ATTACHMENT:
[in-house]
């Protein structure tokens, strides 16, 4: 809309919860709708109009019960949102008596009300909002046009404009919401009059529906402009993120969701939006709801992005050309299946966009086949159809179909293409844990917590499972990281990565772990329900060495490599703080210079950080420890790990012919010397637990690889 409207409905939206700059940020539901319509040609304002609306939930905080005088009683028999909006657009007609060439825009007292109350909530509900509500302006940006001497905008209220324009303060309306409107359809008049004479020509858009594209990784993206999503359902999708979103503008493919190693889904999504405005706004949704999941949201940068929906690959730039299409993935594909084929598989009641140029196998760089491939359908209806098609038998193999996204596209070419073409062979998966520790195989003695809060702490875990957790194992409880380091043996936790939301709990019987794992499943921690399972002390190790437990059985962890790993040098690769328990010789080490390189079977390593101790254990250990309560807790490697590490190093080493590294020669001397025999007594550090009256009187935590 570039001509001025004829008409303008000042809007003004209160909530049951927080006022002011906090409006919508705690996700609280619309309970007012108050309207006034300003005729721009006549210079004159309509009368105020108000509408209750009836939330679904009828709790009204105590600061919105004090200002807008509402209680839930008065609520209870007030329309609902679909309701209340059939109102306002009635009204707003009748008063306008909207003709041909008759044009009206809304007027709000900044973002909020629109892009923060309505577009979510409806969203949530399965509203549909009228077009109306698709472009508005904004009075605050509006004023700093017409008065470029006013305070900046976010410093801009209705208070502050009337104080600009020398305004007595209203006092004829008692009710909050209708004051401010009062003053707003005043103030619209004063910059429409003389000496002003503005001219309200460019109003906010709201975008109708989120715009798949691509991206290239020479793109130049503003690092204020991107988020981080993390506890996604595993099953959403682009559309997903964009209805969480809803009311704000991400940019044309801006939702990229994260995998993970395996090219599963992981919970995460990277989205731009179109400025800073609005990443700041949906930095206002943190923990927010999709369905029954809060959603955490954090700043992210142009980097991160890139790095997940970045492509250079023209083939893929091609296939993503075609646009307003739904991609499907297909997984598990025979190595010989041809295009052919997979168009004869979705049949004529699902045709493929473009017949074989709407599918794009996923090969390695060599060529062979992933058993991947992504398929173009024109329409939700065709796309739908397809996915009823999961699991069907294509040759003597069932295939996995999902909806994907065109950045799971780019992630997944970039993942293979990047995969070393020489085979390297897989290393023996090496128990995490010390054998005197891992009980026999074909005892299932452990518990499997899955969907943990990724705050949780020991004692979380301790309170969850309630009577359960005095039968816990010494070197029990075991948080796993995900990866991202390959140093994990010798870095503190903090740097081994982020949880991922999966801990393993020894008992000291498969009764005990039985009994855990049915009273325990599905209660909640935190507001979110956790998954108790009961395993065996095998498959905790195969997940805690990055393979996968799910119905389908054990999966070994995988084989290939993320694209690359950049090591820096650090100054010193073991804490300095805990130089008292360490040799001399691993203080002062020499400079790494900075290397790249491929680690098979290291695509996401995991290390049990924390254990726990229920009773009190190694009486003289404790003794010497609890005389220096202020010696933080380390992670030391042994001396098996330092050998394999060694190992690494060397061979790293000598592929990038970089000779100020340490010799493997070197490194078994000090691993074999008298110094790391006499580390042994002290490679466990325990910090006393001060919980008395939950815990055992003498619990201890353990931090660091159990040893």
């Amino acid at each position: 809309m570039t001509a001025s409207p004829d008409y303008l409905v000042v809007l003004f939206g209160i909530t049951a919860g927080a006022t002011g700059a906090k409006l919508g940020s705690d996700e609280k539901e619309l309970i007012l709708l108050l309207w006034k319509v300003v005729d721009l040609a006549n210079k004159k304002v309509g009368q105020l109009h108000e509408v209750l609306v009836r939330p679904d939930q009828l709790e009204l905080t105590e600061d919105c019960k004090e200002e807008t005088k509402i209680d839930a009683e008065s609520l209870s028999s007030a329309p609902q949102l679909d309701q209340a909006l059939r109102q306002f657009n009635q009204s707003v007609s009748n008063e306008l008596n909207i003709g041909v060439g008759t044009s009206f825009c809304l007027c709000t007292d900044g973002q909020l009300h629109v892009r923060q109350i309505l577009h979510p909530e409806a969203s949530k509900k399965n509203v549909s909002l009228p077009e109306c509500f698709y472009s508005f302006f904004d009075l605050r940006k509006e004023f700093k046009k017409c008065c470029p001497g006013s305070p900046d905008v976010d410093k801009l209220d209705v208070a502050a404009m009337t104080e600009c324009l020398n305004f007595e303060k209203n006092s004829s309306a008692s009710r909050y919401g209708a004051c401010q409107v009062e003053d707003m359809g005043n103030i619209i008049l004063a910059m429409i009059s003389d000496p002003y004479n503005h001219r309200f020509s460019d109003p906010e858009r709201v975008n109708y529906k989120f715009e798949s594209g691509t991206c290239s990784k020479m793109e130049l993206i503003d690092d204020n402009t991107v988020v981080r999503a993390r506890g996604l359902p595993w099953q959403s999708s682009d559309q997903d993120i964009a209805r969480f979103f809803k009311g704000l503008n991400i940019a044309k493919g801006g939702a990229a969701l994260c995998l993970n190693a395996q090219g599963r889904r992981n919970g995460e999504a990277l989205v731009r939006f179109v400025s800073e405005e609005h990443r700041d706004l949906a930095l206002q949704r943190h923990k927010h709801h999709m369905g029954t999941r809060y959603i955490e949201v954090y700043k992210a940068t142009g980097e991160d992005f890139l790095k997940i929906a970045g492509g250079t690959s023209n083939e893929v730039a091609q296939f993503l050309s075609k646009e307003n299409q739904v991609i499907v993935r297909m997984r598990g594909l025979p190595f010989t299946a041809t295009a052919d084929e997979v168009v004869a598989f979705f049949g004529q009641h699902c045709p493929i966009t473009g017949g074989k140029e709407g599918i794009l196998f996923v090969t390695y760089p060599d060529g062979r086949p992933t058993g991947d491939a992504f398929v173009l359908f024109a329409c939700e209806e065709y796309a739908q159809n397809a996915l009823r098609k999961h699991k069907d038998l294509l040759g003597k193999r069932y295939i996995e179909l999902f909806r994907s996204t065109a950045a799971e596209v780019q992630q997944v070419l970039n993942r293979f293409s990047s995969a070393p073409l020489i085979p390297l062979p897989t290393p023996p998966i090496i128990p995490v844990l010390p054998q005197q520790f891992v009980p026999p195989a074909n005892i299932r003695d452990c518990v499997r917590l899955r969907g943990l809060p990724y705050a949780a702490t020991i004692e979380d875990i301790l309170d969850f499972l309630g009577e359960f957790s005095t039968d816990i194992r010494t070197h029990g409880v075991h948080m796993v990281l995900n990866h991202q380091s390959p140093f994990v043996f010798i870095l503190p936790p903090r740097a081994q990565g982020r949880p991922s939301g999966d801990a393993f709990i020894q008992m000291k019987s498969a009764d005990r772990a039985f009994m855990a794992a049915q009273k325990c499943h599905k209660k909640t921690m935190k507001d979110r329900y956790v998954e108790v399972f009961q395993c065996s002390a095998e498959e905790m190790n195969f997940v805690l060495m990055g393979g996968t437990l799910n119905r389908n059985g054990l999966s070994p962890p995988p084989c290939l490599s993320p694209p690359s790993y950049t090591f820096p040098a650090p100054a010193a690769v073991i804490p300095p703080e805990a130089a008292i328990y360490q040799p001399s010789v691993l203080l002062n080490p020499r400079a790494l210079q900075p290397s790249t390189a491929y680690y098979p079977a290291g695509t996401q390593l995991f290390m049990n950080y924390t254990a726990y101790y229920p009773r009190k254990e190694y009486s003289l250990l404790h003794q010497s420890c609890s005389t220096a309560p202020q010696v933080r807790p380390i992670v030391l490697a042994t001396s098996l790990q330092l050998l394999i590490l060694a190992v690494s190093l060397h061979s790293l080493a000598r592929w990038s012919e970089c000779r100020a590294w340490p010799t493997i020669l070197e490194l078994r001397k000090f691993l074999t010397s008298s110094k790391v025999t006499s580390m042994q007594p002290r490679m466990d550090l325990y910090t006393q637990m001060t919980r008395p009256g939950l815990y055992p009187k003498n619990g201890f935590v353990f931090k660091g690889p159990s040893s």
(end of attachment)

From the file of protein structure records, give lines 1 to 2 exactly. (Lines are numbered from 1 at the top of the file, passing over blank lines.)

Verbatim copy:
[in-house]
């Protein structure tokens, strides 16, 4: 809309919860709708109009019960949102008596009300909002046009404009919401009059529906402009993120969701939006709801992005050309299946966009086949159809179909293409844990917590499972990281990565772990329900060495490599703080210079950080420890790990012919010397637990690889 409207409905939206700059940020539901319509040609304002609306939930905080005088009683028999909006657009007609060439825009007292109350909530509900509500302006940006001497905008209220324009303060309306409107359809008049004479020509858009594209990784993206999503359902999708979103503008493919190693889904999504405005706004949704999941949201940068929906690959730039299409993935594909084929598989009641140029196998760089491939359908209806098609038998193999996204596209070419073409062979998966520790195989003695809060702490875990957790194992409880380091043996936790939301709990019987794992499943921690399972002390190790437990059985962890790993040098690769328990010789080490390189079977390593101790254990250990309560807790490697590490190093080493590294020669001397025999007594550090009256009187935590 570039001509001025004829008409303008000042809007003004209160909530049951927080006022002011906090409006919508705690996700609280619309309970007012108050309207006034300003005729721009006549210079004159309509009368105020108000509408209750009836939330679904009828709790009204105590600061919105004090200002807008509402209680839930008065609520209870007030329309609902679909309701209340059939109102306002009635009204707003009748008063306008909207003709041909008759044009009206809304007027709000900044973002909020629109892009923060309505577009979510409806969203949530399965509203549909009228077009109306698709472009508005904004009075605050509006004023700093017409008065470029006013305070900046976010410093801009209705208070502050009337104080600009020398305004007595209203006092004829008692009710909050209708004051401010009062003053707003005043103030619209004063910059429409003389000496002003503005001219309200460019109003906010709201975008109708989120715009798949691509991206290239020479793109130049503003690092204020991107988020981080993390506890996604595993099953959403682009559309997903964009209805969480809803009311704000991400940019044309801006939702990229994260995998993970395996090219599963992981919970995460990277989205731009179109400025800073609005990443700041949906930095206002943190923990927010999709369905029954809060959603955490954090700043992210142009980097991160890139790095997940970045492509250079023209083939893929091609296939993503075609646009307003739904991609499907297909997984598990025979190595010989041809295009052919997979168009004869979705049949004529699902045709493929473009017949074989709407599918794009996923090969390695060599060529062979992933058993991947992504398929173009024109329409939700065709796309739908397809996915009823999961699991069907294509040759003597069932295939996995999902909806994907065109950045799971780019992630997944970039993942293979990047995969070393020489085979390297897989290393023996090496128990995490010390054998005197891992009980026999074909005892299932452990518990499997899955969907943990990724705050949780020991004692979380301790309170969850309630009577359960005095039968816990010494070197029990075991948080796993995900990866991202390959140093994990010798870095503190903090740097081994982020949880991922999966801990393993020894008992000291498969009764005990039985009994855990049915009273325990599905209660909640935190507001979110956790998954108790009961395993065996095998498959905790195969997940805690990055393979996968799910119905389908054990999966070994995988084989290939993320694209690359950049090591820096650090100054010193073991804490300095805990130089008292360490040799001399691993203080002062020499400079790494900075290397790249491929680690098979290291695509996401995991290390049990924390254990726990229920009773009190190694009486003289404790003794010497609890005389220096202020010696933080380390992670030391042994001396098996330092050998394999060694190992690494060397061979790293000598592929990038970089000779100020340490010799493997070197490194078994000090691993074999008298110094790391006499580390042994002290490679466990325990910090006393001060919980008395939950815990055992003498619990201890353990931090660091159990040893």